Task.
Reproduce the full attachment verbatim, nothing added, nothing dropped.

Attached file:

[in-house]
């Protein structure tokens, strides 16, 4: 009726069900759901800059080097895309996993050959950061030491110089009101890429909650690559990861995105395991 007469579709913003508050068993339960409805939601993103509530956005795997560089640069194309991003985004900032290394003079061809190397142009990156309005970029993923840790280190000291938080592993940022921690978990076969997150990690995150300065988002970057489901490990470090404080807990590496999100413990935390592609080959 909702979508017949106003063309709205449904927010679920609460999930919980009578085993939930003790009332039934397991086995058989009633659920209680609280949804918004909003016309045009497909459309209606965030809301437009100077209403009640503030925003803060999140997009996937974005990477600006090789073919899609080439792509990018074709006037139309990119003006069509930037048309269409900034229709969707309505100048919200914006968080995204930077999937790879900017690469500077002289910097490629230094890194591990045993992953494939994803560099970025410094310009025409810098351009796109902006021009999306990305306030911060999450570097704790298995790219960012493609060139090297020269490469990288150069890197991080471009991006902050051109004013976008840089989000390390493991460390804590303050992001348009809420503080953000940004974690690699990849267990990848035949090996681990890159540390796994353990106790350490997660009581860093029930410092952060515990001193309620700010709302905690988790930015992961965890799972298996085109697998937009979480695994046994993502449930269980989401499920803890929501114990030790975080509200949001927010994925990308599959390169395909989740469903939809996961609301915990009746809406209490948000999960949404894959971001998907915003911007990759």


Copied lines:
[in-house]
């Protein structure tokens, strides 16, 4: 009726069900759901800059080097895309996993050959950061030491110089009101890429909650690559990861995105395991 007469579709913003508050068993339960409805939601993103509530956005795997560089640069194309991003985004900032290394003079061809190397142009990156309005970029993923840790280190000291938080592993940022921690978990076969997150990690995150300065988002970057489901490990470090404080807990590496999100413990935390592609080959 909702979508017949106003063309709205449904927010679920609460999930919980009578085993939930003790009332039934397991086995058989009633659920209680609280949804918004909003016309045009497909459309209606965030809301437009100077209403009640503030925003803060999140997009996937974005990477600006090789073919899609080439792509990018074709006037139309990119003006069509930037048309269409900034229709969707309505100048919200914006968080995204930077999937790879900017690469500077002289910097490629230094890194591990045993992953494939994803560099970025410094310009025409810098351009796109902006021009999306990305306030911060999450570097704790298995790219960012493609060139090297020269490469990288150069890197991080471009991006902050051109004013976008840089989000390390493991460390804590303050992001348009809420503080953000940004974690690699990849267990990848035949090996681990890159540390796994353990106790350490997660009581860093029930410092952060515990001193309620700010709302905690988790930015992961965890799972298996085109697998937009979480695994046994993502449930269980989401499920803890929501114990030790975080509200949001927010994925990308599959390169395909989740469903939809996961609301915990009746809406209490948000999960949404894959971001998907915003911007990759």